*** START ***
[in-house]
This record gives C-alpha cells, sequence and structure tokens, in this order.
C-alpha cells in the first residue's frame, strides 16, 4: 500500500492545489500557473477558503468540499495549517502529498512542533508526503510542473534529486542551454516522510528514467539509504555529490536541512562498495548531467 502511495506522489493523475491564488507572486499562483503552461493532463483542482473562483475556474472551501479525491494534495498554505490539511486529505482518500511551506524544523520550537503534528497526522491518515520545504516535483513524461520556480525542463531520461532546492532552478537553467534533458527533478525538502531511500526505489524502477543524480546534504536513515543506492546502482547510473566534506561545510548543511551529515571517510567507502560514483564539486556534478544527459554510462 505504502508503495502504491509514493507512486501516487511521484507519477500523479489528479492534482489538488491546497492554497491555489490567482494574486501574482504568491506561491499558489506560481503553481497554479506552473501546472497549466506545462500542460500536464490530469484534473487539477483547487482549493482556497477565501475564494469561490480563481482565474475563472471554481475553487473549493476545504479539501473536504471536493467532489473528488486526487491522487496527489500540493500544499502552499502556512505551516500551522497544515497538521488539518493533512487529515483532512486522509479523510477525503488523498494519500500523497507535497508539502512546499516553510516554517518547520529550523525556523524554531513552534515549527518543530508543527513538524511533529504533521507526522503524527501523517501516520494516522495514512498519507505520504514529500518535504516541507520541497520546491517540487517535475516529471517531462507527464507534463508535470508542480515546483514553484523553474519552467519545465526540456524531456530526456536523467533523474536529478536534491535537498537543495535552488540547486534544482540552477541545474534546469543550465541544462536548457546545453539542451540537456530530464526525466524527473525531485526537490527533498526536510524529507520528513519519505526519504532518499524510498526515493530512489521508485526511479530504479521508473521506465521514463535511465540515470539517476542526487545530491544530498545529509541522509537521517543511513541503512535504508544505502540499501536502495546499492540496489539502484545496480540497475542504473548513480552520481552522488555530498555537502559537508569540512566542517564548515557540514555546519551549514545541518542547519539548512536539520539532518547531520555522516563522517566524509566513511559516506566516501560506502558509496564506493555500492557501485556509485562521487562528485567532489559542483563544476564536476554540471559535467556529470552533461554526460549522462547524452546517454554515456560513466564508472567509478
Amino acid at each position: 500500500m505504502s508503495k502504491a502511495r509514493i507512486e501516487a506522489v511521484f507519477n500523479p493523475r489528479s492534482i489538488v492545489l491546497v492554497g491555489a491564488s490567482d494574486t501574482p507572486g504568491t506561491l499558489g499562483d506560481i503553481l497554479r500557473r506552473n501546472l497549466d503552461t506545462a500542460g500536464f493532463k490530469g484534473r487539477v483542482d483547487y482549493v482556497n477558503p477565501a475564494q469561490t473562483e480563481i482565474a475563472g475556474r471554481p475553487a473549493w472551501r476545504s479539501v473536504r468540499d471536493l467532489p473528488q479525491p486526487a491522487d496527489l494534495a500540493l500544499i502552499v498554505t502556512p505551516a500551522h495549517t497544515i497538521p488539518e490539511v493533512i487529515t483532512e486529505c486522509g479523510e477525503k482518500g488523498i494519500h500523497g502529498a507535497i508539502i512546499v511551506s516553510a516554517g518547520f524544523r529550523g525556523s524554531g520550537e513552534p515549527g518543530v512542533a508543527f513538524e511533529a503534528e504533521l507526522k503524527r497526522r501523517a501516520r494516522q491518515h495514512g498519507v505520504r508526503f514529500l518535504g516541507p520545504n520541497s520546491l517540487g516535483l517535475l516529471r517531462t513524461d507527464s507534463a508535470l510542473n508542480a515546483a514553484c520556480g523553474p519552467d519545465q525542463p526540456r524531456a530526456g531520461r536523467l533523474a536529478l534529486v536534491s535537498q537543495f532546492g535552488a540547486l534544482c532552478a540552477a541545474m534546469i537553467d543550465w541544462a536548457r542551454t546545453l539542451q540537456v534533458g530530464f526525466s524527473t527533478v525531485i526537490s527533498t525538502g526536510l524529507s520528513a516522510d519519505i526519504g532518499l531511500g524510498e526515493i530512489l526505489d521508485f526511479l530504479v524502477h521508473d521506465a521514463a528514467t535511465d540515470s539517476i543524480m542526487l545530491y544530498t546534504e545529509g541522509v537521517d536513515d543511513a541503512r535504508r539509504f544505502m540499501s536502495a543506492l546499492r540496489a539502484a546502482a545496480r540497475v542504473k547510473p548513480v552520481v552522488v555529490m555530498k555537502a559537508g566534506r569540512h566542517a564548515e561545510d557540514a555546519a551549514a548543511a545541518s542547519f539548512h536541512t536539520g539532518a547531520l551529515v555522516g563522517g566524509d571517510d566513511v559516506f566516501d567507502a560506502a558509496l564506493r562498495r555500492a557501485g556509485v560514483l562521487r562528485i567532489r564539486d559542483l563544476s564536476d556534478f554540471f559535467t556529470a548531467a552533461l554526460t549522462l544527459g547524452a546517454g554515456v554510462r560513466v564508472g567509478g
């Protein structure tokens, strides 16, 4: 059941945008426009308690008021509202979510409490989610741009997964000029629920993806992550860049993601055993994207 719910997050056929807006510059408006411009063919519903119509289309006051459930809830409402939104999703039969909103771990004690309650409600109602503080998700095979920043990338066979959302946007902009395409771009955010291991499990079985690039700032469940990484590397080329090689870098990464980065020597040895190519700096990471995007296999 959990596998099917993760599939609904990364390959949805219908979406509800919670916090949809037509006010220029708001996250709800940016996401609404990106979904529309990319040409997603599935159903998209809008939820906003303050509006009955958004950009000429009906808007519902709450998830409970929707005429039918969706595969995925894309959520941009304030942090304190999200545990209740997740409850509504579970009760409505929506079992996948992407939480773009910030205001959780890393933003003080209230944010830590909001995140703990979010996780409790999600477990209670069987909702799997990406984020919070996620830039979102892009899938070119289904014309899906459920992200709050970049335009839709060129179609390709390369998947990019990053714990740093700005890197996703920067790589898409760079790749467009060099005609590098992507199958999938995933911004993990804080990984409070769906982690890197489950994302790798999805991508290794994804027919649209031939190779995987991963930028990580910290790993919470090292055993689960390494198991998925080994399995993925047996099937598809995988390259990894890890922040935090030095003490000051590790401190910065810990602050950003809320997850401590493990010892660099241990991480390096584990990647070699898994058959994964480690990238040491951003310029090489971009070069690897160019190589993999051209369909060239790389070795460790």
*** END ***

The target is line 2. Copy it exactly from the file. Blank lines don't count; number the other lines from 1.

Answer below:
This record gives C-alpha cells, sequence and structure tokens, in this order.